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Major mixed-use development proposed on Pilgrim Mill Road
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State groups are currently looking at a proposed development on 150 acres on Pilgrim Mill Road.

A large mixed-use development is proposed in the city of Cumming.

According to information from the Georgia Department of Community Affairs, a proposed mixed-use development called The Villages at Brooks Farm has been proposed on Pilgrim Mill Road in the city limits.

“It’ll be a mixed use,” said Scott Morgan, director of planning and zoning for the city of Cumming. “It’ll be a combination of residential, retail and commercial.”

The development is proposed for 713 residential units – 398 multi-family units and 315 single-family detached units – and 60,000 square feet of commercial and retail space on 152 acres.

The property is being developed by Lennar Georgia, Inc. and the owner is listed as Pilgrim Mill family Limited Partnership.

Morgan said the site is currently going through the developments of regional impact, or DRI, process at the state level before coming to city officials.

“Some of those thresholds are the number of units in the development, development density, traffic that is going to be created,” Morgan said.

That process involves methodology meetings with groups such as the Georgia Regional Transportation Authority, Georgia Department of Transportation and the Georgia Mountains Regional Commission.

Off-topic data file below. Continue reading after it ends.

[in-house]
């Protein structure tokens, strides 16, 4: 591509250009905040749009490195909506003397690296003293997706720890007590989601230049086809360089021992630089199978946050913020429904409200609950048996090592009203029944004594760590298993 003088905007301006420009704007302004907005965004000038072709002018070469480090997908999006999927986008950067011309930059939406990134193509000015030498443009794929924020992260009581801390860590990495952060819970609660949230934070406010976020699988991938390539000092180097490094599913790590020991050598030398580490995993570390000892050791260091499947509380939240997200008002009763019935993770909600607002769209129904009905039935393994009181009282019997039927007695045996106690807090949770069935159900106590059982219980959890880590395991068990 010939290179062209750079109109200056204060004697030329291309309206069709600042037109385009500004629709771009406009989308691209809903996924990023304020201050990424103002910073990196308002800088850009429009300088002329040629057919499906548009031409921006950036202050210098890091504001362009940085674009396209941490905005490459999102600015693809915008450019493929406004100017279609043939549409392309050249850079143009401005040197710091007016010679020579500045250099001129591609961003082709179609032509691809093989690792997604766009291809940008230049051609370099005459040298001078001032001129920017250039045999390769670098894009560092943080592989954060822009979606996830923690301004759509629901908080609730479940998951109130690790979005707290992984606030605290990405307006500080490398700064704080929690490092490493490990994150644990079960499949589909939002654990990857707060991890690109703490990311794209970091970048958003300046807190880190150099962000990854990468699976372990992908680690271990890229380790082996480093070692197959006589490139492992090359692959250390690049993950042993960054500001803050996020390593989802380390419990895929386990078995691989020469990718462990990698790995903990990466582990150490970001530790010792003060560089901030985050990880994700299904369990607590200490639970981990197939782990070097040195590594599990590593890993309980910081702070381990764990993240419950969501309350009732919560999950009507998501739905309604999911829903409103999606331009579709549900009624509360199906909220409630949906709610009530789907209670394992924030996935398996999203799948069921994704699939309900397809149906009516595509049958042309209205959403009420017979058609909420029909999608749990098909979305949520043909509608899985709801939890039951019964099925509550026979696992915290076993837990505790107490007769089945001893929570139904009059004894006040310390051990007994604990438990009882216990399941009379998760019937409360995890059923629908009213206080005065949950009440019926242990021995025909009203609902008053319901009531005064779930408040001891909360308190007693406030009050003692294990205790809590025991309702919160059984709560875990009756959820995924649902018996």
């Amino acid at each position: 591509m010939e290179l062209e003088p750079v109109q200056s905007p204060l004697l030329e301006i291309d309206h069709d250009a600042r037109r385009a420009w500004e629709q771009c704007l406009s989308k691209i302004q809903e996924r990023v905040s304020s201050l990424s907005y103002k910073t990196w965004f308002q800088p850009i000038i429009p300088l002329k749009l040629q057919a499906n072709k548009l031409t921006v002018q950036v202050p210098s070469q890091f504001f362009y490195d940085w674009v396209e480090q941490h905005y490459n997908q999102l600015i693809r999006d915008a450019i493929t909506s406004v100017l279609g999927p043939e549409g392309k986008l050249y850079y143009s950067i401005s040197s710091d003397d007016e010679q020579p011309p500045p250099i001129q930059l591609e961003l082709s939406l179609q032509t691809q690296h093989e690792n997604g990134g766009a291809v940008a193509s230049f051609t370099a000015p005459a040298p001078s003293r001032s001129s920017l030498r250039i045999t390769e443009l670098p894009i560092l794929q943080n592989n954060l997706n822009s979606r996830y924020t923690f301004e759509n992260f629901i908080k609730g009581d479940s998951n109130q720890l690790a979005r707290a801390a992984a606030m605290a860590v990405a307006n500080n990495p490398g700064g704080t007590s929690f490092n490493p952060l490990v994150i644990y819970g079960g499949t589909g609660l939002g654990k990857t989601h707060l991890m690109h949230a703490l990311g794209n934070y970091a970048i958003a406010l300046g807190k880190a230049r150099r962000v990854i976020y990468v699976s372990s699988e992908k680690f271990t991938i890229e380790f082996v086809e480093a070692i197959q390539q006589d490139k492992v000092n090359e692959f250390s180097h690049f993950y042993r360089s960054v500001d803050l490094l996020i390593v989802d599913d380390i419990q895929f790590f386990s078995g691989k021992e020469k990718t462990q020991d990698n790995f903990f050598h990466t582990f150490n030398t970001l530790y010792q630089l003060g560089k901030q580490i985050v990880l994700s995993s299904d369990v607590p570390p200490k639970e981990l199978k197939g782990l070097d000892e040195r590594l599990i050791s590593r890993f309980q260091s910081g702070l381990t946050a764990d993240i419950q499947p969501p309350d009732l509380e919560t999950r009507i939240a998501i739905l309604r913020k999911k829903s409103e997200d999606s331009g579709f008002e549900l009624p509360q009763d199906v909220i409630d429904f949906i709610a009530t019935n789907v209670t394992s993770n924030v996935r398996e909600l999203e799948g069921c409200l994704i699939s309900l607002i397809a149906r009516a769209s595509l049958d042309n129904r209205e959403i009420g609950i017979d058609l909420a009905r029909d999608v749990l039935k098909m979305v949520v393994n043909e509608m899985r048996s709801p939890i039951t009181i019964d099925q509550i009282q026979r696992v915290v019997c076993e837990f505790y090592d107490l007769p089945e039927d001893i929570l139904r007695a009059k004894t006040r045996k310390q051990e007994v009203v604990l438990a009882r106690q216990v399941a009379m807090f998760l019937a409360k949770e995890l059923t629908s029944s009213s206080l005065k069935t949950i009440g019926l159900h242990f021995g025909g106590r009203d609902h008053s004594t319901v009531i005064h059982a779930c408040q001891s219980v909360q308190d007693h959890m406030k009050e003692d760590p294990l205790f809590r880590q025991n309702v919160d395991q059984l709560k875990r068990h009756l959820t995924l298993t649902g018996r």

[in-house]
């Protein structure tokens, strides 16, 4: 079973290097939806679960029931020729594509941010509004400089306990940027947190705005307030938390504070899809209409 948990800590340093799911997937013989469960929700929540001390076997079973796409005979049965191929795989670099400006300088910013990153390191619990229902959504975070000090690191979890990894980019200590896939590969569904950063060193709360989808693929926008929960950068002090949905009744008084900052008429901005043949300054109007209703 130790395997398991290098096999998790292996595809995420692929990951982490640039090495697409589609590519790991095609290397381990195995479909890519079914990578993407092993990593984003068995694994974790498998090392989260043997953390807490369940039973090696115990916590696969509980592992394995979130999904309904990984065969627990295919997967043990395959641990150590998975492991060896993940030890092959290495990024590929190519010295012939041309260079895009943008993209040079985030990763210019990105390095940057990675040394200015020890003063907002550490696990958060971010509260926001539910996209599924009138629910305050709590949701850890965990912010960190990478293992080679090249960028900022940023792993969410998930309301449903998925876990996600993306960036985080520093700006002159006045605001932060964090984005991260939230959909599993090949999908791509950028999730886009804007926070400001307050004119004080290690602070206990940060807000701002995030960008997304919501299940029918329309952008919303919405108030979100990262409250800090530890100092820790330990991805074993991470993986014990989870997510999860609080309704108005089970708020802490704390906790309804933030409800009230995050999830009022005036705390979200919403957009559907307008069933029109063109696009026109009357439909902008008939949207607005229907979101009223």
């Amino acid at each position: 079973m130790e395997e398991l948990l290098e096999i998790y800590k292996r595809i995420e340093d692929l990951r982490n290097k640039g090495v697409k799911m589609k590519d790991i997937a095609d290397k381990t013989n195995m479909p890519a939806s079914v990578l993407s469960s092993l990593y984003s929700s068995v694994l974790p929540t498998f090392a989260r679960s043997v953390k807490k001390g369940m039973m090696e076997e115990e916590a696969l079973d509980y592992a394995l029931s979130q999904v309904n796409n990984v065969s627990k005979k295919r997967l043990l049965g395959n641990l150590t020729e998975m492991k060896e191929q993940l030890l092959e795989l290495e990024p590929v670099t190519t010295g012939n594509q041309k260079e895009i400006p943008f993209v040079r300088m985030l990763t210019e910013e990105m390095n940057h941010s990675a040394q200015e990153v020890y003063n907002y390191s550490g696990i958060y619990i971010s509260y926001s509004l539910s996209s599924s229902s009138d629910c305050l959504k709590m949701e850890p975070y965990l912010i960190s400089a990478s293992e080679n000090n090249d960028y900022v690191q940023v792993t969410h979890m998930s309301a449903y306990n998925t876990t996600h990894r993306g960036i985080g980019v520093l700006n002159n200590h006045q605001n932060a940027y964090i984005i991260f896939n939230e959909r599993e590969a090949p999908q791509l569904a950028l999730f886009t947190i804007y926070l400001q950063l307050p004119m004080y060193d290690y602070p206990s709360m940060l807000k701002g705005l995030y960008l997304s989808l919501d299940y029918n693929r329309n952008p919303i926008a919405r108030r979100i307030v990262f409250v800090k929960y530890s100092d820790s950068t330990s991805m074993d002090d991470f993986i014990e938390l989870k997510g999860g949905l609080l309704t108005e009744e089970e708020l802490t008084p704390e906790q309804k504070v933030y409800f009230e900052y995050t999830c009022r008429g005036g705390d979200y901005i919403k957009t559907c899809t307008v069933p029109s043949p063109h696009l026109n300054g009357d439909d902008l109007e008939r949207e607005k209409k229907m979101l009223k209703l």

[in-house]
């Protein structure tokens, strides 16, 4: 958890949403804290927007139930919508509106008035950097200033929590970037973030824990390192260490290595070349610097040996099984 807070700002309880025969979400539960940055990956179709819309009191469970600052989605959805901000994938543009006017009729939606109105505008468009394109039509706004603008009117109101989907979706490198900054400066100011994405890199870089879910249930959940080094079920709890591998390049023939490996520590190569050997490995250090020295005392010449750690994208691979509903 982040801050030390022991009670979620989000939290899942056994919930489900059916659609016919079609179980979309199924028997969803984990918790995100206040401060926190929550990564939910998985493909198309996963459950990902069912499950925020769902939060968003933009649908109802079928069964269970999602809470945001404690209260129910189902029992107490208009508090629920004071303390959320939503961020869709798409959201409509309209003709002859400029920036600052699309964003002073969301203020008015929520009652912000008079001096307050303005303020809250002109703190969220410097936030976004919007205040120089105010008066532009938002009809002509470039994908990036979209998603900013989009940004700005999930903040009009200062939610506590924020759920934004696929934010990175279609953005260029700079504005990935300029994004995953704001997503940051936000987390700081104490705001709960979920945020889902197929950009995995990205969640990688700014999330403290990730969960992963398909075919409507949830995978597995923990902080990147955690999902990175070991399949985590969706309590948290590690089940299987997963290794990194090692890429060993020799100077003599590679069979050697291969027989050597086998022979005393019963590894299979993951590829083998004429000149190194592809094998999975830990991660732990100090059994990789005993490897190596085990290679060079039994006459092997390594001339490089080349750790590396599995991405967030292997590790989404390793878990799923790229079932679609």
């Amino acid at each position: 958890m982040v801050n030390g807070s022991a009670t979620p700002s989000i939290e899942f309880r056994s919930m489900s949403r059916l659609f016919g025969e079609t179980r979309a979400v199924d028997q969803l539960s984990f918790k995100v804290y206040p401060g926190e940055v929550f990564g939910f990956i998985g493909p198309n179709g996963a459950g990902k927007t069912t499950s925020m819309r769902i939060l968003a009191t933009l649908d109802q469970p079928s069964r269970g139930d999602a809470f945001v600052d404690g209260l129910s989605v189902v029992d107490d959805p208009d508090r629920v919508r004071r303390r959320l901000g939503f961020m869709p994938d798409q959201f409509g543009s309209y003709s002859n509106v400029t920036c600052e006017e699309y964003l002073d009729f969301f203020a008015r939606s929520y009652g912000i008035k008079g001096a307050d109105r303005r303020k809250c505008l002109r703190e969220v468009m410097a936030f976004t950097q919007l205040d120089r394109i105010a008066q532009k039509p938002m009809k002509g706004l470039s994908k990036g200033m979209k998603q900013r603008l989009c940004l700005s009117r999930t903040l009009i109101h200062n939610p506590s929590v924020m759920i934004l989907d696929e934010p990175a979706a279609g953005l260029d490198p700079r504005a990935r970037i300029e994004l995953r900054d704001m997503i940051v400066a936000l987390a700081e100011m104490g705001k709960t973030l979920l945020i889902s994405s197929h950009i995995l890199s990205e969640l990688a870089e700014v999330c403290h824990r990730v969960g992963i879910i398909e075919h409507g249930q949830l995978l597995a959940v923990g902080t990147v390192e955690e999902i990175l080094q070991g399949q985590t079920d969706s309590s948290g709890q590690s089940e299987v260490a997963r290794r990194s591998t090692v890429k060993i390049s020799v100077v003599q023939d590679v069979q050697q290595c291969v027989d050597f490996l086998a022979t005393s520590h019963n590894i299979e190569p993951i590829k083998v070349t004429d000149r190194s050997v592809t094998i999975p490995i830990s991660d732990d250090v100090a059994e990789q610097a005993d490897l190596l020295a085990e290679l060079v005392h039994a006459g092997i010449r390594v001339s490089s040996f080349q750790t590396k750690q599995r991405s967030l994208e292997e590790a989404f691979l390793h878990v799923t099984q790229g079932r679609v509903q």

“They may actually make comments on the preliminary plans that have been submitted,” Morgan said. “They may make comments and say we want you to show this or show that or add this or that. They can actually make, I understand, some development review kind of comments.”

Morgan said the DRI process should take about 60 days but said it could take a bit longer to reach the city council due to the planned unit development district zoning, which is required for a mixed-use development in the city, developers are planning to apply for.

“It allows maximum flexibility to the developer in what they’re proposing, but it is also allowing maximum flexibility from the council standpoint to ask for changes or additions or whatever,” Morgan said. “I think the negotiation process on that will be a little bit longer than it would be for a standard zoning.”

Morgan said at the end of the process the city would rather have a plan everyone agreed on than a “zoning with a whole laundry list of conditions.”

The project is slated for completion in 2025, according to DCA.